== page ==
Shepherds: The Office

Shepherds: The Office

There is no distinction between “clergy” and “laity” in the New Testament. Jesus is the only Judge and Legislator (Gal. 1:6-9, James 4:12). Jesus completely fills the role of priest, who intercedes and mediates between people and God (Heb. 10:14,  1 Tim. 2:5). All members of the church are equal brothers in Christ and serve one another (Matt. 20:26, 23:6-12).

Nevertheless, God ordained the office of shepherd to provide each congregation with supervision and leadership. “Paul … to all the saints in Christ Jesus who are in Philippi, including the overseers and deacons…” (Phil. 1:1). “They had appointed elders for them in every church…” (Acts 14:23).

One way to understand the office is to define the three words used interchangeably for it throughout the Bible.

Therefore, I exhort the elders among you, as your fellow elder and witness of the sufferings of Christ, and a partaker also of the glory that is to be revealed, shepherd the flock of God among you, exercising oversight… (1 Pet. 5:1-5).

From Miletus [Paul] sent to Ephesus and called to him the elders of the church. And when they had come to him, he said to them… “Be on guard for yourselves and for all the flock, among which the Holy Spirit has made you overseers, to shepherd the church of God…” (Acts 20:17-18, 27-31).

These terms are not so much titles a man wears like a boastful badge of honor, but rather are descriptors of the work God expects of him.

“Elder” translates presbuteros, and means “older man.” This emphasizes the wealth of experience that comes with years of life. They take their thorough knowledge of God’s word and apply it to specific circumstances. They offer practical, Biblical advice on marriage, children, finances, communication, forgiveness, employment, worship, etc. They pass along the wisdom of their own successes and failures.

Furthermore, age generally makes a man settled enough to be unswayed by the thrill of newness (Eph. 4:14, Jude 3). Elders hold true to the Bible and do not allow the church to be swept away by progressive fads. But, good elders are not ornery and crusty, sticks in the mud who resist anything that seems slightly different. Men unwilling to embrace or even consider change are too inflexible to lead. If a shepherd brought his panting sheep to the same dry well day after day, his leadership would be questioned. Some of the men most faithful to God were Hezekiah and Josiah, who changed many things in Israel—they set aside decades of tradition in order to obey Scripture.

“Overseer” or “bishop” translates episkopos, and means “supervisor.” This emphasizes their position and stewardship. Overseers take the visions which God communicated (like Matt. 28:19-20) and translate them into specific efforts for the congregation. Overseers evaluate data to determine what is worth time and money. They gather input from the congregation to make decisions, and inspire cooperation. They don’t merely rubberstamp budget requests or waste time with deacon’s work (Acts 6:2), but proactively plan what the members implement.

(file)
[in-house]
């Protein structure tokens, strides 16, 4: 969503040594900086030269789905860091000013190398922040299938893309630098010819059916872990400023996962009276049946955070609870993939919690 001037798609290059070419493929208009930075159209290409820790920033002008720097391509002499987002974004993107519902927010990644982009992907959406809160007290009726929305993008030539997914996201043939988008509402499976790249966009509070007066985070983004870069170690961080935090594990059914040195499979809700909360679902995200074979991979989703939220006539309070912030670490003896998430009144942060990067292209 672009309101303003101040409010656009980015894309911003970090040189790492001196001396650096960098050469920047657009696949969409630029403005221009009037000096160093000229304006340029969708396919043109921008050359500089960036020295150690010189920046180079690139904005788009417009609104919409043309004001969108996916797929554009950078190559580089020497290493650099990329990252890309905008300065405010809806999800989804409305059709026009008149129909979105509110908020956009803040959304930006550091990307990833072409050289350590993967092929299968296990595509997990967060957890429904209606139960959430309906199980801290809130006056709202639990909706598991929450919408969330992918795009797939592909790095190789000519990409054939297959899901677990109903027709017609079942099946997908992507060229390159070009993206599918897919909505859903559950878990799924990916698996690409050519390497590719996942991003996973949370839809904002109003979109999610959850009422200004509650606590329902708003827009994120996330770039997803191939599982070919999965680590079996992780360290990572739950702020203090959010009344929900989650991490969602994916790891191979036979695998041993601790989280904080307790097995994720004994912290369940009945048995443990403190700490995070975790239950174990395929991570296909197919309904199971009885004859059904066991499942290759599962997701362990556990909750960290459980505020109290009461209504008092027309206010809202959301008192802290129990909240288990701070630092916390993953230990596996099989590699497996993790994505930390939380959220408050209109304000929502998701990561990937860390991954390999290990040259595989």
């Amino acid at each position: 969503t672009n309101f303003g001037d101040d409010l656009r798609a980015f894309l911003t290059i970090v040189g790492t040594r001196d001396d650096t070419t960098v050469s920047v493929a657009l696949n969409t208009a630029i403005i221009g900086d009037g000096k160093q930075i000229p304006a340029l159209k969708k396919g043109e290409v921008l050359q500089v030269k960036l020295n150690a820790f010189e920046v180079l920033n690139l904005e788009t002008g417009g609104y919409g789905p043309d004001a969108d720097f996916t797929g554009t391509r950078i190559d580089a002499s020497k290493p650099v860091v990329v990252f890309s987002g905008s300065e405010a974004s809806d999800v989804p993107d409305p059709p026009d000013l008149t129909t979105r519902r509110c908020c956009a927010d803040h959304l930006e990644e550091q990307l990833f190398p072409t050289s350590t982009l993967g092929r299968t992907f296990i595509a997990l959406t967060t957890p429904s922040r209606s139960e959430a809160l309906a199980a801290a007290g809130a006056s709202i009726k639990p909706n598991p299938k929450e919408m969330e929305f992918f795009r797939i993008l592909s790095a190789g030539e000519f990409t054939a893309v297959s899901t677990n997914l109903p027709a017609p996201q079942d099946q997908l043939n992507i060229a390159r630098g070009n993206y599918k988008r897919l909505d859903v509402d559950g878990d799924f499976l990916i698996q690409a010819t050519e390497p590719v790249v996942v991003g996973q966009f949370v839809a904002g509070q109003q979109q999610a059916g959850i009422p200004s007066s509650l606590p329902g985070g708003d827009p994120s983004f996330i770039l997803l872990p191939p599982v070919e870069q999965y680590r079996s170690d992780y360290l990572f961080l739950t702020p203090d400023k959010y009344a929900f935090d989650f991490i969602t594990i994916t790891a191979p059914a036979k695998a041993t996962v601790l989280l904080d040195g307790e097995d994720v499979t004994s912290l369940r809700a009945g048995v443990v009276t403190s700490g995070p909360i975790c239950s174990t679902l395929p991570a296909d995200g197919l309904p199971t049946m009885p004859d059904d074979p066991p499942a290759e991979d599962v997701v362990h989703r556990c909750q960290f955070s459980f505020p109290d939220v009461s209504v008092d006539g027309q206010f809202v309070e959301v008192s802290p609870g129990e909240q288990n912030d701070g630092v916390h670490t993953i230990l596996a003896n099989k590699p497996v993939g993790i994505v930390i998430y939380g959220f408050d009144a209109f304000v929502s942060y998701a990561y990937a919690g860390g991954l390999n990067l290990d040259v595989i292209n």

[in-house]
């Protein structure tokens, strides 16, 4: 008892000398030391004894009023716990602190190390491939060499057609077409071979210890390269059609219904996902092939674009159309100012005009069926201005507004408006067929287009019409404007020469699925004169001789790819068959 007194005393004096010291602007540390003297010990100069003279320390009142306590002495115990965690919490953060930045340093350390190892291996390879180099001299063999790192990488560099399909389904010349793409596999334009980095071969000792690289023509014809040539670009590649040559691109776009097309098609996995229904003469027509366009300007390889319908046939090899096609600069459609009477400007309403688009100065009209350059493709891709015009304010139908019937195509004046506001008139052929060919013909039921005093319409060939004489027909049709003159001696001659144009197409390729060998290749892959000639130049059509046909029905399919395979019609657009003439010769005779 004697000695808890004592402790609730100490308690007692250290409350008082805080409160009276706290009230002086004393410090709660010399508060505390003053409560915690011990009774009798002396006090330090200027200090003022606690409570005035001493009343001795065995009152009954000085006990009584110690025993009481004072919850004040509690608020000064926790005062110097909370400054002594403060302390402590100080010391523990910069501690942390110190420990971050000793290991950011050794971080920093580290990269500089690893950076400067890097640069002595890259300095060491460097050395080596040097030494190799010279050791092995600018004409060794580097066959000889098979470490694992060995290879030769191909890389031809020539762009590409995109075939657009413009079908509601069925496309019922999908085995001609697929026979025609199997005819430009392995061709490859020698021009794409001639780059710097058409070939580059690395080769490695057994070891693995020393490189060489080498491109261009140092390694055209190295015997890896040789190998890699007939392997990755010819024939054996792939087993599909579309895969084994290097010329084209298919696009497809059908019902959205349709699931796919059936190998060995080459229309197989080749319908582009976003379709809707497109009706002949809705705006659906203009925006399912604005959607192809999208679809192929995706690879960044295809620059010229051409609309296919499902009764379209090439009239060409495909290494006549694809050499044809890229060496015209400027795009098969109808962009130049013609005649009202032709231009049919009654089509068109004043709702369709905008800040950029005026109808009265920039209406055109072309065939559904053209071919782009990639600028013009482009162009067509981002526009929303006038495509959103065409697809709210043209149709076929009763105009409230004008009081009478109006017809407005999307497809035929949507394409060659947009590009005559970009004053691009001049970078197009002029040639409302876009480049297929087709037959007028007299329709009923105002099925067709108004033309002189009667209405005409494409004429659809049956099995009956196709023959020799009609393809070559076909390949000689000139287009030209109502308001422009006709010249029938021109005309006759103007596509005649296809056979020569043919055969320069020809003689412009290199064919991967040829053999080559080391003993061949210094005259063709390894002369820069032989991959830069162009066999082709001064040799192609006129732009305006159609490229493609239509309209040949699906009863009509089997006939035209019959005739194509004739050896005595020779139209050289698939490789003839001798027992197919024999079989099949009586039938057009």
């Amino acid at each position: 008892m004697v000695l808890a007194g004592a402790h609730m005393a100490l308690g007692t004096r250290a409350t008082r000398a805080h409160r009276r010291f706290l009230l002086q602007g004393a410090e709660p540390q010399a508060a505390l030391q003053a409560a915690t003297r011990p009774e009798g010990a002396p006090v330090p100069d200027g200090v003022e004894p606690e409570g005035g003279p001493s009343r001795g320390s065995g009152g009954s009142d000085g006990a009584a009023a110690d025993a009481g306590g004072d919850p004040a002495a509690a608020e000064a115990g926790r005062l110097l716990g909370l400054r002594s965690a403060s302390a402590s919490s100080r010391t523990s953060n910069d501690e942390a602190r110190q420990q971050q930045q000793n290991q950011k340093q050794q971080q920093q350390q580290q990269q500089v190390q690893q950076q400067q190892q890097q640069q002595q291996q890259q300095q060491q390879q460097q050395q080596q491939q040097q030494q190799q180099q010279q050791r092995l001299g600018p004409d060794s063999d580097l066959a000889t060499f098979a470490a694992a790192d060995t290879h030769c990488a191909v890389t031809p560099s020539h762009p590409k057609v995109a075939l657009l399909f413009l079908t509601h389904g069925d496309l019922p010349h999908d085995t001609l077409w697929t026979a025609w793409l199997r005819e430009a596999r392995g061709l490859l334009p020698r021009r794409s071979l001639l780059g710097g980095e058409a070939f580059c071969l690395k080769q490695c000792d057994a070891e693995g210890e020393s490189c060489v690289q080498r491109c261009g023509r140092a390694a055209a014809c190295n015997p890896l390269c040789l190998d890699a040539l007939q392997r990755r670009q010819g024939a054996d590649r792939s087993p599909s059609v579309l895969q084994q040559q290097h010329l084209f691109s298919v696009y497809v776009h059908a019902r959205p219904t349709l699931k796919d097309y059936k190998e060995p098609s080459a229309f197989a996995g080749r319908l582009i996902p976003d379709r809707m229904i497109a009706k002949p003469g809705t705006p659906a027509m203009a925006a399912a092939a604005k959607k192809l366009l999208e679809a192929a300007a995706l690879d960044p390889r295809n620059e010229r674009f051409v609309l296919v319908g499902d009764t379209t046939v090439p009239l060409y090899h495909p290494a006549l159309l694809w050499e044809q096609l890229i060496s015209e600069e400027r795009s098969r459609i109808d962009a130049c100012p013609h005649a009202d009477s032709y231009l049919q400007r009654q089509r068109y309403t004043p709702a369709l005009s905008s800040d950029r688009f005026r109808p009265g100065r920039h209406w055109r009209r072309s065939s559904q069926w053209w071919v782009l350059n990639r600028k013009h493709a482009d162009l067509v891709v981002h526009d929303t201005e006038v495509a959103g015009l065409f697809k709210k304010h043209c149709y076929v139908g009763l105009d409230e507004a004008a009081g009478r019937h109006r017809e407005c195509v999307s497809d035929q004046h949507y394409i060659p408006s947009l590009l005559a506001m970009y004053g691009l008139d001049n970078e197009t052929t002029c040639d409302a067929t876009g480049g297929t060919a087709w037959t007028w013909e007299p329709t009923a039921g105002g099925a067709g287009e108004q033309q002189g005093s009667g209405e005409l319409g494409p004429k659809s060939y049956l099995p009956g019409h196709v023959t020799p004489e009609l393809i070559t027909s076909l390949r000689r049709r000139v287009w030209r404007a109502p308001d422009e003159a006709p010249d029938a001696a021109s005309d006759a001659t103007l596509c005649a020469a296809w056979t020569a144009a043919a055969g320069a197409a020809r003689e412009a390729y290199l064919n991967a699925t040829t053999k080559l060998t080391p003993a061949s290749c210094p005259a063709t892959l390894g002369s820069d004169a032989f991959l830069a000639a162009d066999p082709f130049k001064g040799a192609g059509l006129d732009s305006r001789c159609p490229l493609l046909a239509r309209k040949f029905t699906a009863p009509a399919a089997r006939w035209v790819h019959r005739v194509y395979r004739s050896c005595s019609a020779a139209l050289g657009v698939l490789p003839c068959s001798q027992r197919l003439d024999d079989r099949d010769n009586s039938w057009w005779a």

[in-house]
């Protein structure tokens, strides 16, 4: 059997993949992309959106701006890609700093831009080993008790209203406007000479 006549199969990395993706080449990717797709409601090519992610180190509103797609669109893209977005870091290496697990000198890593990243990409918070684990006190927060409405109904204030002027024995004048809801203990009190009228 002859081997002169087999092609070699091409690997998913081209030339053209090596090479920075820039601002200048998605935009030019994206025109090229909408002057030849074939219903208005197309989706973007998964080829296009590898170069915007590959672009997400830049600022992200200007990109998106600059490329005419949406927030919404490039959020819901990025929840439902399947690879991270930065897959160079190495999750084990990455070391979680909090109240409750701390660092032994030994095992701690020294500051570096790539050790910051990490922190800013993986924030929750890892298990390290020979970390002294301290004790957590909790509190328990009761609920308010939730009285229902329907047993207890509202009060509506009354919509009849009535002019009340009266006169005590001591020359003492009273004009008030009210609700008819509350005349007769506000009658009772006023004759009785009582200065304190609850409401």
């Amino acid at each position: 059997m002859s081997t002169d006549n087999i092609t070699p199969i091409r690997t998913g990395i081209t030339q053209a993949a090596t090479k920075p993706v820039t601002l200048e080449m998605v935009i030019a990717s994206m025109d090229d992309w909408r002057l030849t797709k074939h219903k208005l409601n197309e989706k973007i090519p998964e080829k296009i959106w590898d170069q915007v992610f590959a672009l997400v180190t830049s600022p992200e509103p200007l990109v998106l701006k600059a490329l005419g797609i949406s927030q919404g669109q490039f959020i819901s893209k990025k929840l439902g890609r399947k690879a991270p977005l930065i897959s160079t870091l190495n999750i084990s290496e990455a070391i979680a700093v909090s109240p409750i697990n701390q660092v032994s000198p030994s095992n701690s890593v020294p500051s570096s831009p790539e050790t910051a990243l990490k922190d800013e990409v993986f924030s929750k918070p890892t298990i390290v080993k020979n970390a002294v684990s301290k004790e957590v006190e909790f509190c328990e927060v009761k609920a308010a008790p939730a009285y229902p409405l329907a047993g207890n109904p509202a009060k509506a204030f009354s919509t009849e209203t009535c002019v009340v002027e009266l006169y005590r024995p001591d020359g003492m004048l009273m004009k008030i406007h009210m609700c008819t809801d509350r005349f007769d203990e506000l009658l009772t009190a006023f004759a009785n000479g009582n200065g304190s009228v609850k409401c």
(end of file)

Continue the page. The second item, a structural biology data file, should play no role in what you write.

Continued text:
Not every member will agree with every decision. But every member has great security in knowing that the overseers approach their decisions “as those who will give an account” (Heb. 13:17). This relieves the members of the church of the burden of decision-making, and gives them the comfort that the ones making the decisions are authorized to do so. Of course, no man has the authority to change God’s word or tamper in non-spiritual areas of life. Overseers may say, “we shall take up the collection at the end,” but may not say, “we shall no longer take up a collection.” Overseers may say, “we encourage everyone to read a chapter of the Bible each night,” but may not say, “we require everyone to wear orange.”

“Pastor” (Eph. 4:11) translates poimenas, and means “shepherd”; it’s most often found in verb form. It emphasizes their work—leading, feeding, protecting God’s flock. Pastors are deeply concerned for the lives of the individual members. A pastor’s work is people, people, people.

Appointing elders is God’s desire. No congregation wants to be unscripturally organized, and if there are no qualified men to be found, the church must continue to do the best it can and develop its men. But, until elders are appointed, there is work to do to “set in order what remains” (Titus 1:5). Let study and prayer accompany these efforts!

John Guzzetta